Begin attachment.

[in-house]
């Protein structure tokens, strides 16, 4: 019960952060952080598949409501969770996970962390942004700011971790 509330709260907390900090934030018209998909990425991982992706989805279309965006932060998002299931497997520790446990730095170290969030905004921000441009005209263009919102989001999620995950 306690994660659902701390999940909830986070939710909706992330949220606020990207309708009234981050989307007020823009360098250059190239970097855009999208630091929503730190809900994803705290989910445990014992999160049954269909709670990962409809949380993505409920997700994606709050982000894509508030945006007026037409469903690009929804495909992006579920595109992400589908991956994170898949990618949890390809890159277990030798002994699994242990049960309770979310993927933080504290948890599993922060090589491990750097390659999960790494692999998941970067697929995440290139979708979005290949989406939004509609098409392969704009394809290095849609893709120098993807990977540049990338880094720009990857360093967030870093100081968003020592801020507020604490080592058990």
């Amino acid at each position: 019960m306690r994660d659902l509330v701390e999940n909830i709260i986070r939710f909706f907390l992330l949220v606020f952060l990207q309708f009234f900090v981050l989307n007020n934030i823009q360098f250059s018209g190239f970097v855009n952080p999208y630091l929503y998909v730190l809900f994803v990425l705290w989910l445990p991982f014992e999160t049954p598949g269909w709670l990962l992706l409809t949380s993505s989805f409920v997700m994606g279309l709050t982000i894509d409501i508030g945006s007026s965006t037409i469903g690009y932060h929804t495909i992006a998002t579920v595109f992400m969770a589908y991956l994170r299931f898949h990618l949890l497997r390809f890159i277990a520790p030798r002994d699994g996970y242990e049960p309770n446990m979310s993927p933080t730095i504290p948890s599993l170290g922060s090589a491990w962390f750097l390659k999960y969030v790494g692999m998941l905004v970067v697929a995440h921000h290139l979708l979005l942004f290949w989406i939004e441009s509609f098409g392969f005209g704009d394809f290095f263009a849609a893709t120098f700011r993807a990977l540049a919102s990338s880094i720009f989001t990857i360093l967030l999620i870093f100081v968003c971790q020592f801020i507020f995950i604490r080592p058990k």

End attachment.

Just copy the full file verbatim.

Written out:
[in-house]
């Protein structure tokens, strides 16, 4: 019960952060952080598949409501969770996970962390942004700011971790 509330709260907390900090934030018209998909990425991982992706989805279309965006932060998002299931497997520790446990730095170290969030905004921000441009005209263009919102989001999620995950 306690994660659902701390999940909830986070939710909706992330949220606020990207309708009234981050989307007020823009360098250059190239970097855009999208630091929503730190809900994803705290989910445990014992999160049954269909709670990962409809949380993505409920997700994606709050982000894509508030945006007026037409469903690009929804495909992006579920595109992400589908991956994170898949990618949890390809890159277990030798002994699994242990049960309770979310993927933080504290948890599993922060090589491990750097390659999960790494692999998941970067697929995440290139979708979005290949989406939004509609098409392969704009394809290095849609893709120098993807990977540049990338880094720009990857360093967030870093100081968003020592801020507020604490080592058990």
């Amino acid at each position: 019960m306690r994660d659902l509330v701390e999940n909830i709260i986070r939710f909706f907390l992330l949220v606020f952060l990207q309708f009234f900090v981050l989307n007020n934030i823009q360098f250059s018209g190239f970097v855009n952080p999208y630091l929503y998909v730190l809900f994803v990425l705290w989910l445990p991982f014992e999160t049954p598949g269909w709670l990962l992706l409809t949380s993505s989805f409920v997700m994606g279309l709050t982000i894509d409501i508030g945006s007026s965006t037409i469903g690009y932060h929804t495909i992006a998002t579920v595109f992400m969770a589908y991956l994170r299931f898949h990618l949890l497997r390809f890159i277990a520790p030798r002994d699994g996970y242990e049960p309770n446990m979310s993927p933080t730095i504290p948890s599993l170290g922060s090589a491990w962390f750097l390659k999960y969030v790494g692999m998941l905004v970067v697929a995440h921000h290139l979708l979005l942004f290949w989406i939004e441009s509609f098409g392969f005209g704009d394809f290095f263009a849609a893709t120098f700011r993807a990977l540049a919102s990338s880094i720009f989001t990857i360093l967030l999620i870093f100081v968003c971790q020592f801020i507020f995950i604490r080592p058990k």